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Prog Folk Gets A Kickstart
by David Sepulveda | Aug 12, 2013 11:01 am
Posted to: Arts & Culture, Music, Westville
The New Haven-based band Kindred Queer shared a Westville stage with some New York friends to launch musical ambitions—and kick-start a “progressive folk” wave in town.
The two bands—Kindred Queer and Hamilton, N.Y.-based Rabbit in the Rye—appeared on the stage of Lyric Hall Friday night, a first step toward the next stages of their own development as well as a precursor to New Haven’s upcoming annual folk festival.
The trajectories of both bands arc toward the resurgent interest in folk music locally, regionally and nationally, as they do their part to build audience and redefine the limits of a musical form with deep traditions.
After several intimate concerts, Kindred Queer will turn to a crowd-funding internet platform like Kickstarter or Indiegogo to raise the balance of needed money. It will also appear on a bigger New Haven stage on Sept. 7, at the CT Folk festival in Edgerton Park.
Another New Haven artist, pianist and singer-songwriter, Chrissy Gardner of Westville, last week raised over $30,000 in her Indiegogo campaign toward the production of her second album. Gardner noted that “crowd-funding an album is the new record deal,” explaining that it empowers performers and the audience, as they take a stake in the music they like and want to support.
Meanwhile, with Friday’s Lyric Hall concert, Rabbit in the Rye began an ambitious touring schedule that will take the group from New York to Memphis, Tennessee, and many points in between. For Kindred Queer, the concert represented a fundraising kickoff to help finance a debut album.
Progressive folk music has roots in the work of artists who were cause-oriented and who drew from the well of the progressive politics of their day: familiar names like Pete Seeger and Woody Guthrie, who created anthems of social justice in the early years; from the 1960s onward, folk-giants like Bob Dylan, Joan Baez and Phil Ochs, continued to build on the progressive foundation. The term “progressive folk music” can also pertain to a departure from classic strains of folk music as it absorbs and cross-fertilizes with a range of American and international musical genres.
Barbara Shiller of Westville is president of the board of CT Folk, an organization that holds an annual end-of-summer festival in New Haven and “seeks to educate, entertain, and inspire a diverse audience through music and conversation, to create a socially responsible and environmentally sustainable community.” Interviewed at Lyric Hall, Shiller said she has seen a shifting of the boundaries of folk music: “Folk music used to be a singer-songwriter alone on the stage singing 47 verses of their song, using a three-chord progression.”
Shiller called the progressive folk music scene in Connecticut, of which Kindred Queer is very much a part, healthy and growing. “We are not the only folk organization in Connecticut. There is Branford Folk [Music Society], Sounding Board in Hartford, and there are venues like Voices Cafe in Westport and Green Well Cafe in New Haven.” For Shiller, who hosts intimate house folk music concerts in her Westville home, the ascent of local progressive folk music is not only a personal source of joy, it is also a mission that began when, she too, was a “folkie” singing protest songs during the earlier movement’s mid-20th century heyday.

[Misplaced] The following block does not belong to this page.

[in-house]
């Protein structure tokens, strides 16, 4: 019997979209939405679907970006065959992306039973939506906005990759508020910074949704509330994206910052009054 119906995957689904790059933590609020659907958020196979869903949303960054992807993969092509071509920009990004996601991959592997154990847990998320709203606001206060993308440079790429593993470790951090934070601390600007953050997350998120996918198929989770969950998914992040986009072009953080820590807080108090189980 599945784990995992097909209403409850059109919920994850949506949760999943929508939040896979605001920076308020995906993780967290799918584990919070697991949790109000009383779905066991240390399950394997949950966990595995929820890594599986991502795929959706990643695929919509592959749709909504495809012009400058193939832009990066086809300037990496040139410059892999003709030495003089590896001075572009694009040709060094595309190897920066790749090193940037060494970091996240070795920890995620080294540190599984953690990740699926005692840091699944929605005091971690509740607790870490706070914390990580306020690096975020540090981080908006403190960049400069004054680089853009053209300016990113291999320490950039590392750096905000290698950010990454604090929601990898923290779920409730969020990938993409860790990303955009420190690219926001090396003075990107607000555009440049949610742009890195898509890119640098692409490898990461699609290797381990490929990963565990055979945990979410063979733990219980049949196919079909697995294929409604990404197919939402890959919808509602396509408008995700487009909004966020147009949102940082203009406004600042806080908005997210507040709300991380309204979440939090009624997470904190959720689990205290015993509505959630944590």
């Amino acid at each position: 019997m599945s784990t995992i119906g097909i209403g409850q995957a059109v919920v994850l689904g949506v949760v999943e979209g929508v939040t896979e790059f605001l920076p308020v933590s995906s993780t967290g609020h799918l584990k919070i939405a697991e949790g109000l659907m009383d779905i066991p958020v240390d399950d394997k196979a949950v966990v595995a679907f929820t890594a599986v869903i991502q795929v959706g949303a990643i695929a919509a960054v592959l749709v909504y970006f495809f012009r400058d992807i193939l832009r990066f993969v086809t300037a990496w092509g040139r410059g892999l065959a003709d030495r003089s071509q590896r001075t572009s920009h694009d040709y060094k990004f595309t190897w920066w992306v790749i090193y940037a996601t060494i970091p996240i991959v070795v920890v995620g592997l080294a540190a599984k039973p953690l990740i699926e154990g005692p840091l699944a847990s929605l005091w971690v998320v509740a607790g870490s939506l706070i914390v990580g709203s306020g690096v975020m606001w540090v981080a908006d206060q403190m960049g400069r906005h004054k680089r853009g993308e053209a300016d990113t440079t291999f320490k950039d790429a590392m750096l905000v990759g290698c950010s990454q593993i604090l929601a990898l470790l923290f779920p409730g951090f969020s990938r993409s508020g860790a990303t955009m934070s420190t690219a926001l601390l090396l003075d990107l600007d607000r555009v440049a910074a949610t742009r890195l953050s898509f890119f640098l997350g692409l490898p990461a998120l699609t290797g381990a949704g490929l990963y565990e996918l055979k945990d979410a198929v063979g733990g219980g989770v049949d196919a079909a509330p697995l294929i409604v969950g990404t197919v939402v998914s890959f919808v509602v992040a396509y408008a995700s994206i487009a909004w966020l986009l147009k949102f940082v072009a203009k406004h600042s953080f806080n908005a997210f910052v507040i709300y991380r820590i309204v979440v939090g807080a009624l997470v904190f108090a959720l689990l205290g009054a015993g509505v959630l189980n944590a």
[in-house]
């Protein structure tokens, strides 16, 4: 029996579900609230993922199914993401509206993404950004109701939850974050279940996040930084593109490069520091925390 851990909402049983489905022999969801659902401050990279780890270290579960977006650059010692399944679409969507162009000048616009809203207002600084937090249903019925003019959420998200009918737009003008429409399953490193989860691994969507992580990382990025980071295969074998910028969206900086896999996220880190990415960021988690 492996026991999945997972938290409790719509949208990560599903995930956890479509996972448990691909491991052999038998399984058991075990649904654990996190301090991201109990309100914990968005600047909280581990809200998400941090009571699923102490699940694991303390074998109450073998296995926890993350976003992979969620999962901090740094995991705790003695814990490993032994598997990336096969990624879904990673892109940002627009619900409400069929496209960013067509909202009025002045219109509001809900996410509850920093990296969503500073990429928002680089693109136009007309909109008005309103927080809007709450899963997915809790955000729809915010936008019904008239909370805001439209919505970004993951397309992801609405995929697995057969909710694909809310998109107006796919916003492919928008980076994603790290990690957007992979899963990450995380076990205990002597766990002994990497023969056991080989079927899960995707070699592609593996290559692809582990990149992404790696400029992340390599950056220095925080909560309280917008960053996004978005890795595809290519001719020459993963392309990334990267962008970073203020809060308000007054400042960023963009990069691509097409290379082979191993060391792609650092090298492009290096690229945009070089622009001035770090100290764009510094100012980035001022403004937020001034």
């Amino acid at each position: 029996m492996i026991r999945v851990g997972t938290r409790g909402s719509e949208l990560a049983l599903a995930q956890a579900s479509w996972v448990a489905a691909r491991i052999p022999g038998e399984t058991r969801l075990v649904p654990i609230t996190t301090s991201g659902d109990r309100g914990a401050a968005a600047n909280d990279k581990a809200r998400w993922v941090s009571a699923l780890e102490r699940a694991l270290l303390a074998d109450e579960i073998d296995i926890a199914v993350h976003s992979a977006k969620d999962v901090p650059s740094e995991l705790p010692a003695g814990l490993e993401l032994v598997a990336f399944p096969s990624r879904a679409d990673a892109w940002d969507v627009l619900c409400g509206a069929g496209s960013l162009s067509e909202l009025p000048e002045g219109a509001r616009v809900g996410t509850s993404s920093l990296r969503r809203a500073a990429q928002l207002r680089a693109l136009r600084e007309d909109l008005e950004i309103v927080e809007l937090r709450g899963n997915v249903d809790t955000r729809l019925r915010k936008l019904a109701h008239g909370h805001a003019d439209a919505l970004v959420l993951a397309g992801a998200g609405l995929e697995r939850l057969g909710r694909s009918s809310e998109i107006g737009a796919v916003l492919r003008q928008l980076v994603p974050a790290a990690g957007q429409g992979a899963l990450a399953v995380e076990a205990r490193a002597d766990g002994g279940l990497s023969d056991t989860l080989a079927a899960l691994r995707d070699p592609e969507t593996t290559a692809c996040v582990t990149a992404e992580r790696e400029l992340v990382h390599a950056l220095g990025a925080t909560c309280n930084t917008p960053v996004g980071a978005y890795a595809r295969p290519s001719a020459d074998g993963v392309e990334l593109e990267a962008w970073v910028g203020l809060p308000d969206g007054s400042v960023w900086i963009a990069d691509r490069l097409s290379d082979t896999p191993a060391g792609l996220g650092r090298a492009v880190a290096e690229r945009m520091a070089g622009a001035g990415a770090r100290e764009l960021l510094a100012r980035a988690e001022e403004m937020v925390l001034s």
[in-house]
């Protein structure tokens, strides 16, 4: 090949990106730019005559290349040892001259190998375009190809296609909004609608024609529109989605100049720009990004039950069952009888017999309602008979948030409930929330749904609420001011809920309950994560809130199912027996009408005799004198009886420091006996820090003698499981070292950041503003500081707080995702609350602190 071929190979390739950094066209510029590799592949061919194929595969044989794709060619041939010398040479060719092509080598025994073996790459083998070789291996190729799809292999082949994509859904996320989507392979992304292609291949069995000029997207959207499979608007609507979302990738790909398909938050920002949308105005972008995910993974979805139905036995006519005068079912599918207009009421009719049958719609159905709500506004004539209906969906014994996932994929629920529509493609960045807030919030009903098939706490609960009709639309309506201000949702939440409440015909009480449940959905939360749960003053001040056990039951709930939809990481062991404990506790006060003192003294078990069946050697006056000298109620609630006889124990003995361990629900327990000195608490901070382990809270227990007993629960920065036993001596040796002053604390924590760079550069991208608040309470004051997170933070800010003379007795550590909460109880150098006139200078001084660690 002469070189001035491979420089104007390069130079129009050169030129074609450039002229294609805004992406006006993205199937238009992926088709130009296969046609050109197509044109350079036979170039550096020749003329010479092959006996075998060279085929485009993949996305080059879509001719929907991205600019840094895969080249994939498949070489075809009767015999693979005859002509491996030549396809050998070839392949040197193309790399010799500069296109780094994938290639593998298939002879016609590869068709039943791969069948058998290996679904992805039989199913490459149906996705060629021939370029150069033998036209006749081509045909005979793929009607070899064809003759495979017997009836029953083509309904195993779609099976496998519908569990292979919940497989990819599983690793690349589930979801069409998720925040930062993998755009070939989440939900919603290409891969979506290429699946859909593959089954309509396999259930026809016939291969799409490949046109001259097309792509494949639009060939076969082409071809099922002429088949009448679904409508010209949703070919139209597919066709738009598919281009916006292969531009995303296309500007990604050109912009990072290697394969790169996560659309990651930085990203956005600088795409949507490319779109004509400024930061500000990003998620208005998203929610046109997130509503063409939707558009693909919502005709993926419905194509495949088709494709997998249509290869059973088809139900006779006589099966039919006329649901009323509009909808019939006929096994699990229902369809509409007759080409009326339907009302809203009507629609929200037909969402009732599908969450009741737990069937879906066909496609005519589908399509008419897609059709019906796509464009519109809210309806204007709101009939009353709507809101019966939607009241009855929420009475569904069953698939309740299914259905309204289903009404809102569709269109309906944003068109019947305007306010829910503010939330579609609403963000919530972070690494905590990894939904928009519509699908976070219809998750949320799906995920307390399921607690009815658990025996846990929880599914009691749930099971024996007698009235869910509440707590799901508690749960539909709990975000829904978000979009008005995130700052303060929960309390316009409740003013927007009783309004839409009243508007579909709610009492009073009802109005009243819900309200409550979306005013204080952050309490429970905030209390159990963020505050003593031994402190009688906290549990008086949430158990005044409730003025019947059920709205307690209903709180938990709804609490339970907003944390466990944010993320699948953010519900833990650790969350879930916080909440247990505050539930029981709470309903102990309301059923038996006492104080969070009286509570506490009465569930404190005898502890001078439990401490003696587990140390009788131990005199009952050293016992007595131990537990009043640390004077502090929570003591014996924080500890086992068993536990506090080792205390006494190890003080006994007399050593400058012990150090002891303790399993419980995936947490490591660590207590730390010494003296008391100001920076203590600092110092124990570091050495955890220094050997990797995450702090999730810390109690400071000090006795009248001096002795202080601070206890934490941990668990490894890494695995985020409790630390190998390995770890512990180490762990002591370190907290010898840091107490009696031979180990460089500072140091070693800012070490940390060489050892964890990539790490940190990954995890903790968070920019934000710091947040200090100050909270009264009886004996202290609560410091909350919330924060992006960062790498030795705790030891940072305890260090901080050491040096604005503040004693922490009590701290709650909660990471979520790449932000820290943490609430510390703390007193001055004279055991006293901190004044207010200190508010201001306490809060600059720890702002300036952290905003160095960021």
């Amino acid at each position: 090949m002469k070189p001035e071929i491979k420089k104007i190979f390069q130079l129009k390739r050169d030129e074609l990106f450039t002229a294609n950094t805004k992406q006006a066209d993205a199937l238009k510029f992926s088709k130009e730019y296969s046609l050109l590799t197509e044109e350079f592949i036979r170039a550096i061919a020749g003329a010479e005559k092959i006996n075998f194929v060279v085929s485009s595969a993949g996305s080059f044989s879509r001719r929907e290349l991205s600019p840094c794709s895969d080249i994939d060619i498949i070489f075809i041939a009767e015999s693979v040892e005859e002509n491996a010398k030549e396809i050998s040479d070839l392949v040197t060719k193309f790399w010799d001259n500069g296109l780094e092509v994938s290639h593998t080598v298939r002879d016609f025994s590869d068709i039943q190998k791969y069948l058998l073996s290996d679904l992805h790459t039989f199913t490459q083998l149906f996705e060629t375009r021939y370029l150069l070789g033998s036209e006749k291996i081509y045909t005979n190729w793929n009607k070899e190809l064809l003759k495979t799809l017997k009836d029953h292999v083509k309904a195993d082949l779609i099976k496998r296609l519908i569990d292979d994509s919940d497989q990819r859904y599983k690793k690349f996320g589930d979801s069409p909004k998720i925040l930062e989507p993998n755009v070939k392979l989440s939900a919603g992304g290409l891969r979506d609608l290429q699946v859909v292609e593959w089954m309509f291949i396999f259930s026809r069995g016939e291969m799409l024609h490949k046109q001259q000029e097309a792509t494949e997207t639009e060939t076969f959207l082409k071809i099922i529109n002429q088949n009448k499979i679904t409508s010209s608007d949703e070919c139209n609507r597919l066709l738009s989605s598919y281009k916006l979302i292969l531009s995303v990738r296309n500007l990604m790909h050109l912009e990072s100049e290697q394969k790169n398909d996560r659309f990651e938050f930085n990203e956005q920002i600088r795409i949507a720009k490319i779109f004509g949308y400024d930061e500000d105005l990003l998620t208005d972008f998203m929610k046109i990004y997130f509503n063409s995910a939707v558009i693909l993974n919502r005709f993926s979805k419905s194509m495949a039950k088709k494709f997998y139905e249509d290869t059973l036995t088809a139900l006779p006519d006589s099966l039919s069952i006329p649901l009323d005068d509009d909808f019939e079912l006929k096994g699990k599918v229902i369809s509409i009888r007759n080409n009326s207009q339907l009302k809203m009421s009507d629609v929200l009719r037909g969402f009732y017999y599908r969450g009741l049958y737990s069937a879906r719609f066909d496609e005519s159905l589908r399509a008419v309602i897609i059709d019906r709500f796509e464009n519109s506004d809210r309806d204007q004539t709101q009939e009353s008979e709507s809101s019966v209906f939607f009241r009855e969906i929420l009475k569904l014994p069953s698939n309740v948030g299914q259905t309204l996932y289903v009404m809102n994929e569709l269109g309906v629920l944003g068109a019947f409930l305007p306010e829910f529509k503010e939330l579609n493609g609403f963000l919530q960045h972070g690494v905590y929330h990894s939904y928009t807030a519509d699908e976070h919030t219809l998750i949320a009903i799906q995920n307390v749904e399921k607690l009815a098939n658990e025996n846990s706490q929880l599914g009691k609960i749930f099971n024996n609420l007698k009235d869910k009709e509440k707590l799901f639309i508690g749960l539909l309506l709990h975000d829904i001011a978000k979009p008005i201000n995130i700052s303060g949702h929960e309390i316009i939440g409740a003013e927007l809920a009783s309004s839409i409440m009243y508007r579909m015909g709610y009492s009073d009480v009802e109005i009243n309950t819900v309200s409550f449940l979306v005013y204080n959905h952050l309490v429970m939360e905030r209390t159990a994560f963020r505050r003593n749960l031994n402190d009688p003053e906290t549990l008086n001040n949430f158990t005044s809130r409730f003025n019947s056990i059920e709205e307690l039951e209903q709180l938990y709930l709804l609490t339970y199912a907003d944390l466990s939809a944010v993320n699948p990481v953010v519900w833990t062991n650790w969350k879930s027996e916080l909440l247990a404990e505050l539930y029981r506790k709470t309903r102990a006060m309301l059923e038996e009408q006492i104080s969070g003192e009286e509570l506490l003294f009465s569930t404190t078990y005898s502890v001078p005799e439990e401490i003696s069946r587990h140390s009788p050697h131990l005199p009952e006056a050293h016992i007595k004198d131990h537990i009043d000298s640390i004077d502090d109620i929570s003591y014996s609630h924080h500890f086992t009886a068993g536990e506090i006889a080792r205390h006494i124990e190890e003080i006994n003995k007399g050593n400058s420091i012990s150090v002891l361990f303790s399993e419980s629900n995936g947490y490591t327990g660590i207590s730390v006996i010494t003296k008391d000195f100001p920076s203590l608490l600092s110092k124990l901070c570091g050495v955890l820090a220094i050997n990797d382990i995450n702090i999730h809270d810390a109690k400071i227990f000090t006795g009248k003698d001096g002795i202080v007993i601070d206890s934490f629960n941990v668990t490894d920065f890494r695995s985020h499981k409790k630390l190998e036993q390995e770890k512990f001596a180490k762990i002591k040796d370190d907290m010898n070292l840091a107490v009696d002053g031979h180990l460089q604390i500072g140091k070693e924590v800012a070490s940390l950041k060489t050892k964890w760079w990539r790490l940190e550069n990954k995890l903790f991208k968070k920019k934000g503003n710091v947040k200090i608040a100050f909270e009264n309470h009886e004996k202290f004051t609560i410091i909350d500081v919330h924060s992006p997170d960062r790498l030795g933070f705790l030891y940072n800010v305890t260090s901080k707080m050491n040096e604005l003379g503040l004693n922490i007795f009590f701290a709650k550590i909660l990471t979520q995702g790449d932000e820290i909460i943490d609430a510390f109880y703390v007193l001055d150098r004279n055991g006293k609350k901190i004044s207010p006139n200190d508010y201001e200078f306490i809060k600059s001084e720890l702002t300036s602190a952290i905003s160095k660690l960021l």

Of the 54 artists’ audition video submissions for the upcoming CT Folk Festival, the first 12 came from bands, according to Shiller. She credits bands like the English folk-rock group Mumford & Sons, a recent Grammy winner, with having a great influence on today’s folk groups and sound.
Shiller first met Kindred Queer last year when the band’s founders and lead singers took the stage at a Lyric Hall flood-relief fundraiser. Recalling the impact of the performance, Shiller said she was “bowled over” by singers Xavier Serrano and Daniel Eugene and recognized special qualities in the nascent band.
The band’s compelling vocals—its sometimes “discordant harmonies” as Shiller described them—challenge expected folk conventions: “the quality of their harmonies is not something you normally hear. Something this unique-it got my attention.” Poetic and personal, the band’s sound has been heard at local venues like Cafe 9, Cave a Vin, and Hamden’s Outer Space. An audition video the band submitted to CT Folk landed the group a coveted spot on the slate of 14 acts that will appear at the Sept. 7 CT Folk Festival and Green Expo at Edgerton Park.
Serrano, the band’s songwriter, said that for years he tried to sound like Green Day and Queens of the Stone Age lead singers. Then he began to find his own voice while singing in the shower. Daniel Eugene’s vocal style is informed, in part, by some classical training, which includes singing choral music with the Yale Russian Chorus.
Kindred Queer members and regular guest performers are Xavier Serrano: acoustic guitar, lead vocals, Daniel Eugene: Vocal Harmony, Quinn Pirie: percussion, Evan Cook: bass guitar, Adam Matlock: accordion, vocal harmony, and TJ Jackson: banjo and acoustic guitar.
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Loved the ability to listen to the music as I read the article and learned about the growth/change in folk music. Looking forward to the September 7th event
Good review. Glad to hear that there’s a revival of folk music originating from the politically charged music of earlier days when folk music represented the sentiment of the times. And, thanks, David, for notifying us, in advance, of the upcoming Sept 7th Folk Festival.